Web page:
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History and Missions of Group Portland

Coast Guard Group Portland comprises small boat stations and several tenant commands that base themselves within the Group's area of responsibility (AOR). The AOR comprises a portion of the state of Maine, and all of New Hampshire. From the North, at Port Clyde, Maine, the AOR extends southward to the NH/MA border (just south of Hampton Harbor, NH), and includes offshore waters.

The land presently occupied by Coast Guard Group Portland was acquired in 1929 by the USLS for use as a depot. A channel 16 feet deep and 100 feet wide was dredged into the facility through mud flats from the natural deep-water channel of the Fore River in the north side of the Harbor. Of the 7.1 acres of land that presently exists within the facilities property bounds, nearly 50% was created in the early 1930s using approximately 124,000 cubic yards of material produced during dredging of the channel and a 300 foot turning basin just to the north of the facility. Overlapping sheet metal pilings were driven into the mud and then the dredged material was used to fill in behind. After allowing this area to settle for about one year, it was topped with hard fill trucked in from off base.

By the mid-1930's, construction of Building 1, 2, 3, and 4, the wharf and two piers (75 by 250 feet each) had been completed. In 1942, a temporary wooden barracks building was added on the upper-facility grounds. A Navy Net Depot was established in December 1941 with a large enlisted barracks, warehouse and workshop across High Street from the facility on 2.27 acres. The Navy depot existed as a tenant command of the Base until 1946. In that year, the annex was transferred to the Coast Guard. The Coast Guard used the buildings for several years until the U.S. Government declared them excess. The land and buildings were sold in July 1964 for $12,505.50. The wooden barracks building on facility was raised in 1963 and a new barracks and messing building (Building 6) was constructed in 1964 and a Boat Maintenance Facility (Building 7); Finger Pier and Travel Lift were added in 1982.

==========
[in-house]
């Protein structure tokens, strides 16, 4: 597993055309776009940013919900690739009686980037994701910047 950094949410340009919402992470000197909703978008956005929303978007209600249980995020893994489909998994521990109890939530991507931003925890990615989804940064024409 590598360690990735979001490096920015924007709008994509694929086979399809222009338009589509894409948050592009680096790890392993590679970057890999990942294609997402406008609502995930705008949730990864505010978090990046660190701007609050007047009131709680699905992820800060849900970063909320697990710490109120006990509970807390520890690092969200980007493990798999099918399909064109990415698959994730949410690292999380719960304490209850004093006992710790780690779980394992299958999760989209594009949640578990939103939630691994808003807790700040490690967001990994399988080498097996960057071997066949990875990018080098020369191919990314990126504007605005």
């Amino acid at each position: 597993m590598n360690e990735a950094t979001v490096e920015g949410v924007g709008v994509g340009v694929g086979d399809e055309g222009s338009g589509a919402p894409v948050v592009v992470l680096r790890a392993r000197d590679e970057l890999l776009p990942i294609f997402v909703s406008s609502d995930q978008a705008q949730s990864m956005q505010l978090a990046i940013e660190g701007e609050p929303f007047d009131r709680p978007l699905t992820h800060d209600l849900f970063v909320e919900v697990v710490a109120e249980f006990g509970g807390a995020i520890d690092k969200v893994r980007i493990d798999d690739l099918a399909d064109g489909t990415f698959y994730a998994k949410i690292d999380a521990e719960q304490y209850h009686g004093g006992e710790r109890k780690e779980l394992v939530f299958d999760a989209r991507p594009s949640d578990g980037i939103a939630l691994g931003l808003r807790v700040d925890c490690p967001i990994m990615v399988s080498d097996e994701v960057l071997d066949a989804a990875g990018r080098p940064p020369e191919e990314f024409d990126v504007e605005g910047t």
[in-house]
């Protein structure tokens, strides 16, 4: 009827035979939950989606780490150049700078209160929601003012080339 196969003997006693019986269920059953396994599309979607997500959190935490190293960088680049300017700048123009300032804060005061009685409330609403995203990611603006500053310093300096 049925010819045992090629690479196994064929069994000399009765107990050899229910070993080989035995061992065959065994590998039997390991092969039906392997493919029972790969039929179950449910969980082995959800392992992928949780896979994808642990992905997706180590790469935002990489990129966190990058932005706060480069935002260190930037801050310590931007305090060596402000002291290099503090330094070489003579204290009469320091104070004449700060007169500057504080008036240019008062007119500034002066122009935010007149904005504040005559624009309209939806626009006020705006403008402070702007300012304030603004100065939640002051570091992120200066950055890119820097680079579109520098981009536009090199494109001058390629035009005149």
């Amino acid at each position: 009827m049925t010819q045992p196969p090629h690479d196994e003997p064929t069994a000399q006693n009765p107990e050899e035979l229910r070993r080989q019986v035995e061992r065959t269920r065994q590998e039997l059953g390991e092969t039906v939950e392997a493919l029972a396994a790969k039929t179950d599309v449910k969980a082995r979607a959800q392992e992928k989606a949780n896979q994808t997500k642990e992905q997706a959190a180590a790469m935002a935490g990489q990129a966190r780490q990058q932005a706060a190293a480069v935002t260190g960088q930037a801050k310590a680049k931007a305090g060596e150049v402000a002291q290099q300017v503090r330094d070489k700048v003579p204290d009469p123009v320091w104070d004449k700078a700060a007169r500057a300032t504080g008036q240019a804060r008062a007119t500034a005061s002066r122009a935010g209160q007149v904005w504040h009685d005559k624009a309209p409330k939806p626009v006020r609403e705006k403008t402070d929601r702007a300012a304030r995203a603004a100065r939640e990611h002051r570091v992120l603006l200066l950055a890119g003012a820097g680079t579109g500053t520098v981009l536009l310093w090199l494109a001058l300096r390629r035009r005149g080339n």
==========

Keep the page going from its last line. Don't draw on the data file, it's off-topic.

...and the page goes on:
When the USLS merged with the Coast Guard in 1939 existing facilities were converted from a USLS Buoy Depot and Headquarters to a Coast Guard base. By the end of World War II, Base South Portland had become a home for all Portland Captain of the Port (COTP) and Portland Group activities with the Commanding Officer of the Base acting as COTP and Commander, Group Portland. This postwar Group was a consolidation of five wartime groups.

In 1952, the Group Portland offices were moved to Cape Elizabeth Lifeboat Station and Base South Portland commenced operation as an independent District unit. In 1960, the Group offices were moved back to the Base as a tenant command. In 1966, a major Group reorganization throughout the First District established a Captain's (O-6) billet at South Portland to perform a triple function as Commander, Group Portland; Commanding Officer, Base South Portland; and COTP Portland. The Marine Inspection Office located in Portland's Federal Building became Marine Safety Office in 1976. At that time, the MSO Commanding Officer assumed the responsibilities of COTP. The MSO offices were moved to the newly renovated U.S. Customs House in 1984.

A second major organizational reorganization of the Coast Guard took place between 1995-1996. At that time Base South Portland was disestablished as a separate command and all Coast Guard Reserve Commands were decommissioned and integrated into the Active Command structure. The functions of the industrial support facility and electronics support were transferred to the Integrated Support Command in Boston under the purview of the Maintenance and Logistics Command Atlantic. However, three independent units were created known as the Industrial Support Detachment Portland (ISD South Portland), the Electronics Support Detachment South Portland (ESD Portland), and the Maintenance Assist Team South Portland (MAT Portland). These three commands became tenant commands at the Group Portland Facility.

Portland has been the homeport for many major Coast Guard cutters (i.e. 200 feet or larger), but over the last decade, the number of these larger vessels based here has slowly decreased until, in 1985, USCGC Duane, the last of the major cutters in Portland, was decommissioned. The USCGC Spar was homeported at the Group Portland facility until it's decommissioning in 1997. The 175 foot buoytender the USCGC Marcus Hanna has been homeported at the Group Portland facility since it's commissioning in 1997.

Last Modified 9/19/2013